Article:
Think back to the place where you grew up. Remember the sights and sounds, the characteristic smells and tastes, plant life and animals. Think about how you went from place to place–on foot? in a boat? on the subway? Did your town change a lot as you were growing up? Did you move from that place to another, once or many times? How far do you live from where your ancestors lived?
These elements of place and time shape our lives, form experiences, and become our memories. The type of biography that considers these directly is geo-biography. Let’s see what light it can shed on our favorite author.
Emilie Baker Loring’s ancestors were all from England and arrived very early. The last of them straggled over in the 1650s, and with few exceptions, they lived in Massachusetts and New Hampshire for the more than two hundred years before Emilie was born. (Maine didn’t become a state until 1820, so her many ancestors at York and Kittery were still in Massachusetts.)
Each generation spread out a little bit more, as you can see by the spread of green for Emilie’s ancestors, orange for her girlhood, and blue for her married life. Even so, she stayed well within the bounds of New England, with all of the associations that brings to mind.
As important as region and town are the architecture that surrounds you and the relationship of your home to others.
Until she was in her twenties, Emilie lived in vertical, multi-story townhomes, pressed between others just like hers, with the smallest of gardens in back, if there were one at all, and the pulse of the city just beyond the front door. The Baker homes were filled with books and a constant stream of authors and performers–busy, creative, and vibrant.
Summer took her family to grand hotels on the Atlantic shore. They were still pressed in among other lodgers–often her father’s publishing friends–but with wide porches, cooling breezes, and broad beaches for strolling.
An exception was the full year they lived in a hilltop mansion on Cape Cod, with porches all around and unobstructed, 360-degree views of the ocean, the village, and their own fifteen acres. It was a life-changing year in several ways, with an opportunity to really think and consider in solitude, atop that hill.
After marriage, Wellesley Hills gave Emilie nearly thirty years of country living. The Lorings’ large home sat on an acre and a half, with a garden, a stable, and its own orchard. Emilie’s creative pursuits all began in this wide-open setting. Coincidence? Hardly. And yet, for all its rural spaciousness, their home was nestled in among trees and gardens, no view beyond their own grounds.
The purchase of Stone House in Blue Hill changed that. The Lorings bought 250 acres, from the top of a steep hill all the way down to their own, deep-water, granite wharf. Halfway between was Stone House, with spectacular views of Blue Hill Bay from its windows and broad veranda.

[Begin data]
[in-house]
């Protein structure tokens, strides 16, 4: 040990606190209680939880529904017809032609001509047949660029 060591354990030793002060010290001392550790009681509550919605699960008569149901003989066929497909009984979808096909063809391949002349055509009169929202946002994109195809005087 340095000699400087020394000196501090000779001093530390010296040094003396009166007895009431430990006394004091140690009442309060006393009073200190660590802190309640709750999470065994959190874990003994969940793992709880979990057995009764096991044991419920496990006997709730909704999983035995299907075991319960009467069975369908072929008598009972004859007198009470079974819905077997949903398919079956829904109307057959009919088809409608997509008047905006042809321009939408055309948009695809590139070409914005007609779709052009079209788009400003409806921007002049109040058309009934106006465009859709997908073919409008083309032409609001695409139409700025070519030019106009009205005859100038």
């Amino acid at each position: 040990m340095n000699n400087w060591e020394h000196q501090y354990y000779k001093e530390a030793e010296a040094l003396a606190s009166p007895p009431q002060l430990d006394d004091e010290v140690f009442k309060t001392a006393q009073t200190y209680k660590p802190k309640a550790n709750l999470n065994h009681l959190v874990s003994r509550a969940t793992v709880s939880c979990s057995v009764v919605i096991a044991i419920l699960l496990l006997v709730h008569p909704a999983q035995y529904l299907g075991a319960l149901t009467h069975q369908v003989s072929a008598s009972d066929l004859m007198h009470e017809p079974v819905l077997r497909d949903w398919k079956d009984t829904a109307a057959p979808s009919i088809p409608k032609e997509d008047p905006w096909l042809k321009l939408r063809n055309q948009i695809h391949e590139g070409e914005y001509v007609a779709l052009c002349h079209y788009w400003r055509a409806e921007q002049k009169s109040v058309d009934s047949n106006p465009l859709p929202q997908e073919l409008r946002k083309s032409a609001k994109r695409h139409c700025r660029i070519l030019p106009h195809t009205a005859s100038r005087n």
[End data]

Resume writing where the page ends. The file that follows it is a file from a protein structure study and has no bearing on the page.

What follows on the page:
Once she was established as a novelist, Emilie enjoyed her best combination of environments. She lived in a city apartment on Beacon Hill and wrote at the Boston Athenaeum in the helpful company of likeminded writers from late September until the Fourth of July.
Then, she departed for the freedom and inspiration of Stone House in the quaint village of Blue Hill. It was like going to summer camp–beautiful Blue Hill Bay, spruce and fern-filled forests, outdoor living, gardening, and the relaxed company of summer friends.
Time changes some things and not others. Today, cars speed down the tree-lined East Blue Hill Road, with little sense of what lies beyond, to left or right. It takes imagination to picture the gravel road of Emilie’s day, forests largely cleared for lumber and to make way for granite quarrying. The driver of this horsedrawn wagon could have seen Blue Hill Bay easily to her left. (Note the telephone/power poles in both photos!)
Travel time has changed, too. Whether on foot or by wagon, the mile and a half from Stone House to the general store took much longer than it does now. When we think of Emilie’s days, we need to remember to leave extra time for most things.
Less changeable is the granite shoreline. These photos were taken one hundred years apart, one from my camera and the other from Emilie’s. Granite confers a sense of permanence. This shore, Blue Hill Mountain, and Emilie’s Stone House were all made from it.
Against the granite move the ever-changing tides, a yin/yang of qualities, permanence and change, knowledge and curiosity. It’s no wonder that artists gravitate toward the coasts. They are places open to experience, playful and exciting.
Emilie Loring lived more years in Stone House than in Wellesley Hills or on Beacon Hill, but she spent more of each year in Massachusetts than in Maine. How do you think she felt about her several homes?
When it was fully her choice, she set eight of her thirty novels in Maine, and six of these are Blue Hill stories. Eight are sprinkled about Massachusetts–two on Cape Cod–but none took place fully in Boston, and only one is identifiable as Wellesley. (Honorable mention goes to Washington, D.C. with four, and she never lived there.)
Did she refrain from using Boston to be different from her fellow Boston authors, maybe to keep from accidentally challenging the standard statement, “All characters and incidents in this novel are fictitious…?”
Emilie Loring once defended her use of lovely homes by saying that she spent the greater part of a year in the atmosphere of a story, and she preferred “charming surroundings.” Something similar could be said for Maine, with its sapphire water and azure skies, briny kelp beds and fern-filled forests. Then again, we know how she loved the hum and action of the city, how much she valued interactions with her fellow Boston authors.
It’s fun to think about how each home, through its geography, gave her something unique.
As an author and as a woman, she benefited from both.
Happy Landings, everyone!